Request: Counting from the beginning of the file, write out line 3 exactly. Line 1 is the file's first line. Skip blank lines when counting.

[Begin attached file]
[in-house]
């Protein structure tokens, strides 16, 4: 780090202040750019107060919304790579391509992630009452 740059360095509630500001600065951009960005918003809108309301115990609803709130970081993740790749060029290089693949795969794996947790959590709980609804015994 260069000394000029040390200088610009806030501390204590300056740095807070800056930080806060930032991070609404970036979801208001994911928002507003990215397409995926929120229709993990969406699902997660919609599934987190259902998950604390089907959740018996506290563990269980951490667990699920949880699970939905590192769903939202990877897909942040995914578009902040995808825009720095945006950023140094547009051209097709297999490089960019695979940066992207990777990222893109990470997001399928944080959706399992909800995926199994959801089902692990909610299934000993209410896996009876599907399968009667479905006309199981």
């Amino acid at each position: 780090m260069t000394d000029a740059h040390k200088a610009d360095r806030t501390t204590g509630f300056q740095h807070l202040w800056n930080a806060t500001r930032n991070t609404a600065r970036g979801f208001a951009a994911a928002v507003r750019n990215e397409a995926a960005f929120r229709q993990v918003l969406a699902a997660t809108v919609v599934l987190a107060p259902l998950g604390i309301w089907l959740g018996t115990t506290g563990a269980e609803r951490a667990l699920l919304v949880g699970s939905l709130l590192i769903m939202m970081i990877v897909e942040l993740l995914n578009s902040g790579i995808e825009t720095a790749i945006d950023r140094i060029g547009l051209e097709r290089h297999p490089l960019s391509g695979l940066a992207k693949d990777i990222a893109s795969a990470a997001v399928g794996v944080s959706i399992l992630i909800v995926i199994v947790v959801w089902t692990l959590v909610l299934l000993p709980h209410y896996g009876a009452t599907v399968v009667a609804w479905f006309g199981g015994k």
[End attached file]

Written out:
């Amino acid at each position: 780090m260069t000394d000029a740059h040390k200088a610009d360095r806030t501390t204590g509630f300056q740095h807070l202040w800056n930080a806060t500001r930032n991070t609404a600065r970036g979801f208001a951009a994911a928002v507003r750019n990215e397409a995926a960005f929120r229709q993990v918003l969406a699902a997660t809108v919609v599934l987190a107060p259902l998950g604390i309301w089907l959740g018996t115990t506290g563990a269980e609803r951490a667990l699920l919304v949880g699970s939905l709130l590192i769903m939202m970081i990877v897909e942040l993740l995914n578009s902040g790579i995808e825009t720095a790749i945006d950023r140094i060029g547009l051209e097709r290089h297999p490089l960019s391509g695979l940066a992207k693949d990777i990222a893109s795969a990470a997001v399928g794996v944080s959706i399992l992630i909800v995926i199994v947790v959801w089902t692990l959590v909610l299934l000993p709980h209410y896996g009876a009452t599907v399968v009667a609804w479905f006309g199981g015994k």